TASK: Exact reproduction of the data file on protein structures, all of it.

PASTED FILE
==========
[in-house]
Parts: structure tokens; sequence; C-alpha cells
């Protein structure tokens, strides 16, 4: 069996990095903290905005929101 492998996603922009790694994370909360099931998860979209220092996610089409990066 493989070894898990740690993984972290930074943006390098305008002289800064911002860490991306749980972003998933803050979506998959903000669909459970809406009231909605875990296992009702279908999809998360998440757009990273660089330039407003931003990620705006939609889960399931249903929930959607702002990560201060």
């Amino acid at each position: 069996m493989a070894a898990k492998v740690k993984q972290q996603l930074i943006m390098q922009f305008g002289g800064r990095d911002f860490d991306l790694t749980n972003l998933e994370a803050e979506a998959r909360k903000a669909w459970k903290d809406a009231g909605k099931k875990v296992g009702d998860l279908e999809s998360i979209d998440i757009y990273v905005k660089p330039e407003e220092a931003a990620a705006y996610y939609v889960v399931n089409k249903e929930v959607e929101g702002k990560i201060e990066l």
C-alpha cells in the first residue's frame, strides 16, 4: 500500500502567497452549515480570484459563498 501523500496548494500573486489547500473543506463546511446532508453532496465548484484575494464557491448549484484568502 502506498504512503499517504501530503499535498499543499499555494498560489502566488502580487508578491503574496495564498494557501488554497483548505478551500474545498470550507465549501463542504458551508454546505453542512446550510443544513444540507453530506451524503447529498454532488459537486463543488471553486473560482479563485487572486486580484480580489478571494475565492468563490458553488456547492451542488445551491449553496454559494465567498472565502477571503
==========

[in-house]
Parts: structure tokens; sequence; C-alpha cells
């Protein structure tokens, strides 16, 4: 069996990095903290905005929101 492998996603922009790694994370909360099931998860979209220092996610089409990066 493989070894898990740690993984972290930074943006390098305008002289800064911002860490991306749980972003998933803050979506998959903000669909459970809406009231909605875990296992009702279908999809998360998440757009990273660089330039407003931003990620705006939609889960399931249903929930959607702002990560201060």
């Amino acid at each position: 069996m493989a070894a898990k492998v740690k993984q972290q996603l930074i943006m390098q922009f305008g002289g800064r990095d911002f860490d991306l790694t749980n972003l998933e994370a803050e979506a998959r909360k903000a669909w459970k903290d809406a009231g909605k099931k875990v296992g009702d998860l279908e999809s998360i979209d998440i757009y990273v905005k660089p330039e407003e220092a931003a990620a705006y996610y939609v889960v399931n089409k249903e929930v959607e929101g702002k990560i201060e990066l």
C-alpha cells in the first residue's frame, strides 16, 4: 500500500502567497452549515480570484459563498 501523500496548494500573486489547500473543506463546511446532508453532496465548484484575494464557491448549484484568502 502506498504512503499517504501530503499535498499543499499555494498560489502566488502580487508578491503574496495564498494557501488554497483548505478551500474545498470550507465549501463542504458551508454546505453542512446550510443544513444540507453530506451524503447529498454532488459537486463543488471553486473560482479563485487572486486580484480580489478571494475565492468563490458553488456547492451542488445551491449553496454559494465567498472565502477571503